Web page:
“This song is making me not want you to be my daddy anymore,” Charlie said, his body convulsing like he was fighting off food poisoning.

“C’mon,” I pleaded with him, “just give it a chance.”

“No!” he barked at me. This from a guy who had tried spinach and kale cheese balls at his mother’s request. He hated those too, but he’d given it an honest try. Captain Beefheart was asking for too much.

For the past month, my son and I have battled over the radio. Every day when I drive him to first grade, and again when I pick him up, we scream at each other about what music should be scoring our father-son moments. Sometimes he’ll consent to let me play song or two, but never without complaint. I try to stomach what he considers music, but I keep imagining Jeff Tweedy, glancing in his rearview mirror at the two wide-eyed boys in his backseat and asking, “Who wants some Japanese noise rock?” and they both cheer, and I feel robbed. Why can’t that be me? Why can’t I be my son’s musical lighthouse, guiding him away from the rocks?

It’s not that my son needs to share my musical tastes. He really doesn’t. I don’t care if he never sees the beauty in a Mountain Goats song, or thinks The Magnetic Fields are excruciating — Jesus, I guess I really do listen to a lot of singers with nasal issues — but I want him to at least try harder. These watered-down pop songs he’s so drawn to, even if they put the dirty words back in, they aren’t good for you. They’re not good for your brain and they’re not good for your soul. It’s like pizza. Everybody agrees that pizza is delicious, but it’s junk food. There’s no nourishment. Pizza shouldn’t be your favorite food. Charlie doesn’t have to like the same foods that I do. He doesn’t have to get excited about sushi. I just need him to try things outside his comfort zone. Letting him be okay with the musical equivalent of pizza and chicken nuggets feels like lazy parenting.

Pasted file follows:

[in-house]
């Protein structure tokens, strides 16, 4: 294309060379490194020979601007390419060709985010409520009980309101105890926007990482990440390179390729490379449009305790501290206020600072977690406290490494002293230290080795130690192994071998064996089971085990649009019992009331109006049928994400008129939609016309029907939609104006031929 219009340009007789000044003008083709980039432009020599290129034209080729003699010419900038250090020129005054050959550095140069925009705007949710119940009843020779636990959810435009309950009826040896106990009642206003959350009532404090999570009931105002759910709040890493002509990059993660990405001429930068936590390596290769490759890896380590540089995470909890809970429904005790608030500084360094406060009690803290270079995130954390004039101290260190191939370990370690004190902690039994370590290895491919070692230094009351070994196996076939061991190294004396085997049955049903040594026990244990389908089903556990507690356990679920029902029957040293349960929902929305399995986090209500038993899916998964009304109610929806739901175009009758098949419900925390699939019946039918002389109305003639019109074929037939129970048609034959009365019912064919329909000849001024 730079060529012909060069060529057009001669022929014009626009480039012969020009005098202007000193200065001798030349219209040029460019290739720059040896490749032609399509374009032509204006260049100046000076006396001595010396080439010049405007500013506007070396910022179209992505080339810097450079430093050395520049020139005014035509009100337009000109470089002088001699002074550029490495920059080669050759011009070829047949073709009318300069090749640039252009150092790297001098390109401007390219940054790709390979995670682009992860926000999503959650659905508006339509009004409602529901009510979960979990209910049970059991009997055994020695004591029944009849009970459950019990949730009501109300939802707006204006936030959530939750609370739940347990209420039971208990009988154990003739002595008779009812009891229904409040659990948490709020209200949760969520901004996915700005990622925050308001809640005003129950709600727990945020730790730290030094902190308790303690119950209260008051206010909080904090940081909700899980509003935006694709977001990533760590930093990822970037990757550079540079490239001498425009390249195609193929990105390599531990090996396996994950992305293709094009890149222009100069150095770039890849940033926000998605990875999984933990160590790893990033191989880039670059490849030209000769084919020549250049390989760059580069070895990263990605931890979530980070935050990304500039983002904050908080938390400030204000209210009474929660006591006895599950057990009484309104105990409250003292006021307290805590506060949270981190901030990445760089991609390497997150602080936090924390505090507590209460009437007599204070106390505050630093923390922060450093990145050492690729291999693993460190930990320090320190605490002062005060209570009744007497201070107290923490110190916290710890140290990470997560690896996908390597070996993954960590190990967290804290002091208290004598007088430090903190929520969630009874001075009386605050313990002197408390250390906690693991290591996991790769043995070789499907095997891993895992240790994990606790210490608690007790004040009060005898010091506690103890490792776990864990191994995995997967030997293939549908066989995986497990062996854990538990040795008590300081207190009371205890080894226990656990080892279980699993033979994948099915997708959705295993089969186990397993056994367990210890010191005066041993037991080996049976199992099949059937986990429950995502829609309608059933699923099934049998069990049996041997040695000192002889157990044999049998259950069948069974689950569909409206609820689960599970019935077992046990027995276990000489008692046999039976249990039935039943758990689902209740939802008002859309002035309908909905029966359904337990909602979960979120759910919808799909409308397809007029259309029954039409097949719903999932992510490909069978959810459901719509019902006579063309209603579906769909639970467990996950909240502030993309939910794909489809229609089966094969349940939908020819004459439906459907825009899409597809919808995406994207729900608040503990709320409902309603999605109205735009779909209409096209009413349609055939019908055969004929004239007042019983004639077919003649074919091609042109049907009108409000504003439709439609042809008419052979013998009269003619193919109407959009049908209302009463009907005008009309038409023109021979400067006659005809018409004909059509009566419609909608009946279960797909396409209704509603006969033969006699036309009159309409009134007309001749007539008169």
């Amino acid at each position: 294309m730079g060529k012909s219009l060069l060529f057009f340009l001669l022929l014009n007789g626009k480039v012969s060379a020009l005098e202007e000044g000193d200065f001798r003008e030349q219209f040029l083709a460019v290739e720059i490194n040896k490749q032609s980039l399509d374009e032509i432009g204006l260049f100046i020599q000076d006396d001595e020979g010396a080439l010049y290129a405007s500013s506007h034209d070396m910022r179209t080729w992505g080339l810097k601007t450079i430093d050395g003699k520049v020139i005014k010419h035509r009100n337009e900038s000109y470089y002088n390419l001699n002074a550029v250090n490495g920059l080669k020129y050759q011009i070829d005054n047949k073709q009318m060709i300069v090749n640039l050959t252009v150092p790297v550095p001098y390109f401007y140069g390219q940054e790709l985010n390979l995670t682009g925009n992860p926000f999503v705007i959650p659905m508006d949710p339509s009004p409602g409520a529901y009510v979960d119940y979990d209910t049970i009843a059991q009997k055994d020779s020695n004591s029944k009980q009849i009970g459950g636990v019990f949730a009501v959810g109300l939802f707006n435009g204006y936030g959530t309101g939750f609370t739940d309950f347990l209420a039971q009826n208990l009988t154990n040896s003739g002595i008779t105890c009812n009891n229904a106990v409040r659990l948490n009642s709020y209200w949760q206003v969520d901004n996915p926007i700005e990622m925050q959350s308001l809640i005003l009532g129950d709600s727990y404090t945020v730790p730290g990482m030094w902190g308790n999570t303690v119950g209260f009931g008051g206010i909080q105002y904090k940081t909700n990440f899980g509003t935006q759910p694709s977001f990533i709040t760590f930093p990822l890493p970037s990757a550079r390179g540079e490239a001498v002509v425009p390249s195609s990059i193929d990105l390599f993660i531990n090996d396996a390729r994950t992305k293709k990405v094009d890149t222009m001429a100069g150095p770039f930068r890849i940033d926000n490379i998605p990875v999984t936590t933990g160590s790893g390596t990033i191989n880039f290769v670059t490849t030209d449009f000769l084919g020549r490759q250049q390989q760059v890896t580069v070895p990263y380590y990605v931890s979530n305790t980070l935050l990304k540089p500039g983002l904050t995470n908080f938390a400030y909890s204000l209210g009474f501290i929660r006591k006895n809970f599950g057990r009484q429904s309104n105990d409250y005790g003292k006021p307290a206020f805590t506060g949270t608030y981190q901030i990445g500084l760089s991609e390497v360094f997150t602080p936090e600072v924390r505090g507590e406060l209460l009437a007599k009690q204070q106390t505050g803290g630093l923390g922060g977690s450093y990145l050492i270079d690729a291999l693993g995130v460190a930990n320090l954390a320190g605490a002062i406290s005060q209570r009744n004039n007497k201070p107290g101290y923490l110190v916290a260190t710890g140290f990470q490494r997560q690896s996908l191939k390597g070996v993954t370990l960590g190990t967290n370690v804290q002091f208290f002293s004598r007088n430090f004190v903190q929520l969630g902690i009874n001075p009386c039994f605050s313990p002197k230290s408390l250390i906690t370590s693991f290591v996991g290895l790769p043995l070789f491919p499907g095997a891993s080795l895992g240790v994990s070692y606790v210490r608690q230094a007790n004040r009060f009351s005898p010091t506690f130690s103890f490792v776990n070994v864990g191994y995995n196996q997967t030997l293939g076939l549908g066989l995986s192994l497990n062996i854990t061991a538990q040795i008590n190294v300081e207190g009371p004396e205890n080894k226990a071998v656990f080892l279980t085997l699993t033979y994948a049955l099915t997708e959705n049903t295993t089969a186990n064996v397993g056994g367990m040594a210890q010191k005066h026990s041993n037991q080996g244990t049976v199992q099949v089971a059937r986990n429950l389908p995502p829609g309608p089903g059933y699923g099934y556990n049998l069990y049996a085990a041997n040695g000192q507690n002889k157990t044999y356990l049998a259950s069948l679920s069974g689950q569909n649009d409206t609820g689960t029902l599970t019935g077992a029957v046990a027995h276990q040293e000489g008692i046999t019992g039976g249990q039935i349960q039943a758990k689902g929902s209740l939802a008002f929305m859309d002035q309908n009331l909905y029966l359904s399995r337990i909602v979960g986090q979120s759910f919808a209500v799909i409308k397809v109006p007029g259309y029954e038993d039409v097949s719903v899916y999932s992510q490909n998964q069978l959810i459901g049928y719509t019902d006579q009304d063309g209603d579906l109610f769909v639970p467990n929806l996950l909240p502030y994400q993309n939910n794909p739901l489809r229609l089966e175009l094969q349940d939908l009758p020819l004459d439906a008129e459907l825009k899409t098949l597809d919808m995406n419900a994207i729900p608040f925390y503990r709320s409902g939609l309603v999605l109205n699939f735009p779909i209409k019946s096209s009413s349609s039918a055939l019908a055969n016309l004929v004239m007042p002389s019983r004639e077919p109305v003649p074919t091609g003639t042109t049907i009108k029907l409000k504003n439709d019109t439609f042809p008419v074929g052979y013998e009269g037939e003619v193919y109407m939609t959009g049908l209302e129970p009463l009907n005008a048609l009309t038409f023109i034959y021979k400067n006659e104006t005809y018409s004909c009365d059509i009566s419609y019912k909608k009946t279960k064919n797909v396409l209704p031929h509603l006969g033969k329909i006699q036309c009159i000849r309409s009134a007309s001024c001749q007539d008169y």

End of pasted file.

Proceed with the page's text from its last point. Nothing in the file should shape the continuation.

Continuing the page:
The other day, as I was flipping through satellite radio channels during our school commute and looking for common ground, Charlie shouted at me to stop. “I want to hear this!” he demanded. It was Chance the Rapper’s “All We Got.”

“You know this song?” I asked.

“Yeaaah,” he said, flashing me a big, shit-eating grin as his head slowly bobbed along to the music. Then he stopped and glared at me. “Do you?”

I hesitated for a moment, but I knew what I had to do. “Never heard of him,” I said grumpily.

We listened to the rest of the song in silence — Charlie almost leaping out of his car seat with rhythmic joy, me biting my lip to keep from singing along. I don’t know where he heard about Chance first, but it wasn’t from me, and I sure as hell wasn’t the reason he loves it so much.

The secret to being your kid’s music mentor, then, might be somewhere between Jeff Tweedy and Patton Oswalt. I can’t ever pretend to be a Phil Collins fan. Charlie knows too much about my musical tastes already. But I can get better at knowing when to shut the hell up and let him own something that isn’t covered in dad’s fingerprints.